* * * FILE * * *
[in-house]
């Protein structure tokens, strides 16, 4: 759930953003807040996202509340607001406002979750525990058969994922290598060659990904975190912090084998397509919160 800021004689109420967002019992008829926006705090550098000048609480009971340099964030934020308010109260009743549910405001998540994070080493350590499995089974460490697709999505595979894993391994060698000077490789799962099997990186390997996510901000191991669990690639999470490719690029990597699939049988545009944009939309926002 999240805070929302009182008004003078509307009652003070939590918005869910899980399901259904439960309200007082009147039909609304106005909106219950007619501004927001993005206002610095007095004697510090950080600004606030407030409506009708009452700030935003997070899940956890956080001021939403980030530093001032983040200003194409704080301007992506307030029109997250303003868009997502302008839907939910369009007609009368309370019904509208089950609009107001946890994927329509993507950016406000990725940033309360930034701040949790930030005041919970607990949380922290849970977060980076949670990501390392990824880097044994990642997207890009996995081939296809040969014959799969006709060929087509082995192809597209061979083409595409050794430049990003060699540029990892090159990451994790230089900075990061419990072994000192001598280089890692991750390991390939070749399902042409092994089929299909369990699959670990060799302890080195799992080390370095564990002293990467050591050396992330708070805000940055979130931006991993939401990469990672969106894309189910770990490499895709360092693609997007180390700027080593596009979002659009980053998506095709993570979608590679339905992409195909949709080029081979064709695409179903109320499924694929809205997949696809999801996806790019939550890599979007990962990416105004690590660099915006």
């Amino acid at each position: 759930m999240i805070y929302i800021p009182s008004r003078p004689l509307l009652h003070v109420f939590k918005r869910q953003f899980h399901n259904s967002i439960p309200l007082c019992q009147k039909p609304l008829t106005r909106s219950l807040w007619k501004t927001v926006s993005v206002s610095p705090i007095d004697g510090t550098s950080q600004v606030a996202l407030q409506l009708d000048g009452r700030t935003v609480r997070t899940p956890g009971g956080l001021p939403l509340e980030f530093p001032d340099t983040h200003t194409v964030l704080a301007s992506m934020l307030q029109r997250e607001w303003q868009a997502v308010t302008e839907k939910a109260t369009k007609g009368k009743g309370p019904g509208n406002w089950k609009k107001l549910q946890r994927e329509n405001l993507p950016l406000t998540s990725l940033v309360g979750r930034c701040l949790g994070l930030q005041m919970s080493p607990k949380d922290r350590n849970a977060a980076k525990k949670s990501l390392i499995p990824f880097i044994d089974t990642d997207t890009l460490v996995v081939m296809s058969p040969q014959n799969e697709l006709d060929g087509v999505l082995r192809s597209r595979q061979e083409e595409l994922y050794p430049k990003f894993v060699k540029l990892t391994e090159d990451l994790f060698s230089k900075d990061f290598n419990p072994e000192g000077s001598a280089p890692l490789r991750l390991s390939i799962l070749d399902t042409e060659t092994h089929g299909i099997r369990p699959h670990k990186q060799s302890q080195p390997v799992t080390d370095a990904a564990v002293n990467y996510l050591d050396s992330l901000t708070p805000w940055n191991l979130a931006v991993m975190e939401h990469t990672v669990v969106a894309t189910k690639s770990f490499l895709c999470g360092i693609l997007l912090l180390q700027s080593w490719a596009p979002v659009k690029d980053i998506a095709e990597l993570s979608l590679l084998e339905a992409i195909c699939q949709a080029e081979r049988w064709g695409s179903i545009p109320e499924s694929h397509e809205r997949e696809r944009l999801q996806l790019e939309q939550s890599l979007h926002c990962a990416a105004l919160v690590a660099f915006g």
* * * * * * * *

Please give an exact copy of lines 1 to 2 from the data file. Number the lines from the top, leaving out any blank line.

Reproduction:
[in-house]
């Protein structure tokens, strides 16, 4: 759930953003807040996202509340607001406002979750525990058969994922290598060659990904975190912090084998397509919160 800021004689109420967002019992008829926006705090550098000048609480009971340099964030934020308010109260009743549910405001998540994070080493350590499995089974460490697709999505595979894993391994060698000077490789799962099997990186390997996510901000191991669990690639999470490719690029990597699939049988545009944009939309926002 999240805070929302009182008004003078509307009652003070939590918005869910899980399901259904439960309200007082009147039909609304106005909106219950007619501004927001993005206002610095007095004697510090950080600004606030407030409506009708009452700030935003997070899940956890956080001021939403980030530093001032983040200003194409704080301007992506307030029109997250303003868009997502302008839907939910369009007609009368309370019904509208089950609009107001946890994927329509993507950016406000990725940033309360930034701040949790930030005041919970607990949380922290849970977060980076949670990501390392990824880097044994990642997207890009996995081939296809040969014959799969006709060929087509082995192809597209061979083409595409050794430049990003060699540029990892090159990451994790230089900075990061419990072994000192001598280089890692991750390991390939070749399902042409092994089929299909369990699959670990060799302890080195799992080390370095564990002293990467050591050396992330708070805000940055979130931006991993939401990469990672969106894309189910770990490499895709360092693609997007180390700027080593596009979002659009980053998506095709993570979608590679339905992409195909949709080029081979064709695409179903109320499924694929809205997949696809999801996806790019939550890599979007990962990416105004690590660099915006």